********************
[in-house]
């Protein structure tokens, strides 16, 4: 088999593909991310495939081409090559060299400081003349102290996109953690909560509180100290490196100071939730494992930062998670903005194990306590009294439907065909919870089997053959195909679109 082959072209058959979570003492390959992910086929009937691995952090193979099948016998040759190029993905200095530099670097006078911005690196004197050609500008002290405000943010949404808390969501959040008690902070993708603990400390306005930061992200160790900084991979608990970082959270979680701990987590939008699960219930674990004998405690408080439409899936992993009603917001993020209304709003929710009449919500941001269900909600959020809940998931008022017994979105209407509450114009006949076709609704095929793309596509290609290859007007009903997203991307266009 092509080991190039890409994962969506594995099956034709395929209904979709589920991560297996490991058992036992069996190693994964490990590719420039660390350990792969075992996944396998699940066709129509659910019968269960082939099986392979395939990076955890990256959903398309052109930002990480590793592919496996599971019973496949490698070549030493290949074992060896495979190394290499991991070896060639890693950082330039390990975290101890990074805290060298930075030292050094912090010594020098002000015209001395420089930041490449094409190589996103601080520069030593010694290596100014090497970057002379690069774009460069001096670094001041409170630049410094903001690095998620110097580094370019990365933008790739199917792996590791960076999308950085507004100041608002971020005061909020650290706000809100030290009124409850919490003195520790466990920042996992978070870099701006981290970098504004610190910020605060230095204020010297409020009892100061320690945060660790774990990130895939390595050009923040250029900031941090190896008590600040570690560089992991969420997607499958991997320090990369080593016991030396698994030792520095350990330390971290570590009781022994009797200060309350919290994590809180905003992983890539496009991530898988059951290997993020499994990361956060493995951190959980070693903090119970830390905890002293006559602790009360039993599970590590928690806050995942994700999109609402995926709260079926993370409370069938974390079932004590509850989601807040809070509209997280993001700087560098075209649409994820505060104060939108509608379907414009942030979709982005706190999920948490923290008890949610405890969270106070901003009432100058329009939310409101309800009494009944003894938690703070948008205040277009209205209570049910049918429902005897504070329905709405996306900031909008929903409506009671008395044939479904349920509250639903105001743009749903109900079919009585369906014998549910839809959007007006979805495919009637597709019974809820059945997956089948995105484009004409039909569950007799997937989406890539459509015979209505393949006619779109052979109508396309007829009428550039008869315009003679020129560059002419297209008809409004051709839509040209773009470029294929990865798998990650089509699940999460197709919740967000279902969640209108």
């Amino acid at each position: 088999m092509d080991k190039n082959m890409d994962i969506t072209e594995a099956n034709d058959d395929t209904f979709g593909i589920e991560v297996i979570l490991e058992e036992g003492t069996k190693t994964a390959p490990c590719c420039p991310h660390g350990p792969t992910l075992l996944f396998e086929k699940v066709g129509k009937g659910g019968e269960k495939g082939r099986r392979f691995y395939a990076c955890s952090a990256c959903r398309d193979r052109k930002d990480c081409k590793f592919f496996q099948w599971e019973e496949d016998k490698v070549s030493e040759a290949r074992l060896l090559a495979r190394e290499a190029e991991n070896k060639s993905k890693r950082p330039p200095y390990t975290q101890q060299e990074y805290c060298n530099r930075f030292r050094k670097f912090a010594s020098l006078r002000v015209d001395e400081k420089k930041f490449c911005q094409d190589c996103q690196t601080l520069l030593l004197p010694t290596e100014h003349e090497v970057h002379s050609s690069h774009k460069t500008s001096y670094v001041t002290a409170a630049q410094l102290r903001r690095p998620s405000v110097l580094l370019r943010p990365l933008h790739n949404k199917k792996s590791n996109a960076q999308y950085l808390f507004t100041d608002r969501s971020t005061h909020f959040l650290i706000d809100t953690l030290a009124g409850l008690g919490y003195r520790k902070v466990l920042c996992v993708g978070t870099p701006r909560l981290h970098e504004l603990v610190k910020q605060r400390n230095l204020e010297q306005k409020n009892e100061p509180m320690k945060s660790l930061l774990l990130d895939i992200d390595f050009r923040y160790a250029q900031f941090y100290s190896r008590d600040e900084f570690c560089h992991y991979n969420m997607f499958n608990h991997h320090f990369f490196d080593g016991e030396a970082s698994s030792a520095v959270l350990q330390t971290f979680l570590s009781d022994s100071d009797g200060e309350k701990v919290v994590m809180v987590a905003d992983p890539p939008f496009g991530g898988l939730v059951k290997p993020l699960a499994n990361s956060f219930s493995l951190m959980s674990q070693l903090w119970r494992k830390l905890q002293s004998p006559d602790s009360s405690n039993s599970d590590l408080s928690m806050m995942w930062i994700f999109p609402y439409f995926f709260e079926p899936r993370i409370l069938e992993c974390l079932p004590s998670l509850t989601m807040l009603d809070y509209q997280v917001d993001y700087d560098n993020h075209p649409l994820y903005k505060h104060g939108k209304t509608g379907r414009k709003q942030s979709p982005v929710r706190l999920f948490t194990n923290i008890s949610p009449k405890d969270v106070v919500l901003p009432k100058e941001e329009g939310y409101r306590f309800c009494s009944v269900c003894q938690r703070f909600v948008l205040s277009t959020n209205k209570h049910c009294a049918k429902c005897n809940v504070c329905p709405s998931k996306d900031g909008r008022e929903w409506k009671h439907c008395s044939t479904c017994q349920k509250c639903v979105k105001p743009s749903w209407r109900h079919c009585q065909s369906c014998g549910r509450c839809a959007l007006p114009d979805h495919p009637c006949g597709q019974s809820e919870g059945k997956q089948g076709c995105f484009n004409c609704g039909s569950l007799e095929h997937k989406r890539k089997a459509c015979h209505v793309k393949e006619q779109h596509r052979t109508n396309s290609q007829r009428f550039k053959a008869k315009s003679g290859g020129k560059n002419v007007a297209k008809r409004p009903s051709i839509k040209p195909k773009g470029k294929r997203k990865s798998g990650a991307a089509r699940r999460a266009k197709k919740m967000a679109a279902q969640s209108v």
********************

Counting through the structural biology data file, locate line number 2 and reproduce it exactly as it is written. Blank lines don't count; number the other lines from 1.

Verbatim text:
């Protein structure tokens, strides 16, 4: 088999593909991310495939081409090559060299400081003349102290996109953690909560509180100290490196100071939730494992930062998670903005194990306590009294439907065909919870089997053959195909679109 082959072209058959979570003492390959992910086929009937691995952090193979099948016998040759190029993905200095530099670097006078911005690196004197050609500008002290405000943010949404808390969501959040008690902070993708603990400390306005930061992200160790900084991979608990970082959270979680701990987590939008699960219930674990004998405690408080439409899936992993009603917001993020209304709003929710009449919500941001269900909600959020809940998931008022017994979105209407509450114009006949076709609704095929793309596509290609290859007007009903997203991307266009 092509080991190039890409994962969506594995099956034709395929209904979709589920991560297996490991058992036992069996190693994964490990590719420039660390350990792969075992996944396998699940066709129509659910019968269960082939099986392979395939990076955890990256959903398309052109930002990480590793592919496996599971019973496949490698070549030493290949074992060896495979190394290499991991070896060639890693950082330039390990975290101890990074805290060298930075030292050094912090010594020098002000015209001395420089930041490449094409190589996103601080520069030593010694290596100014090497970057002379690069774009460069001096670094001041409170630049410094903001690095998620110097580094370019990365933008790739199917792996590791960076999308950085507004100041608002971020005061909020650290706000809100030290009124409850919490003195520790466990920042996992978070870099701006981290970098504004610190910020605060230095204020010297409020009892100061320690945060660790774990990130895939390595050009923040250029900031941090190896008590600040570690560089992991969420997607499958991997320090990369080593016991030396698994030792520095350990330390971290570590009781022994009797200060309350919290994590809180905003992983890539496009991530898988059951290997993020499994990361956060493995951190959980070693903090119970830390905890002293006559602790009360039993599970590590928690806050995942994700999109609402995926709260079926993370409370069938974390079932004590509850989601807040809070509209997280993001700087560098075209649409994820505060104060939108509608379907414009942030979709982005706190999920948490923290008890949610405890969270106070901003009432100058329009939310409101309800009494009944003894938690703070948008205040277009209205209570049910049918429902005897504070329905709405996306900031909008929903409506009671008395044939479904349920509250639903105001743009749903109900079919009585369906014998549910839809959007007006979805495919009637597709019974809820059945997956089948995105484009004409039909569950007799997937989406890539459509015979209505393949006619779109052979109508396309007829009428550039008869315009003679020129560059002419297209008809409004051709839509040209773009470029294929990865798998990650089509699940999460197709919740967000279902969640209108």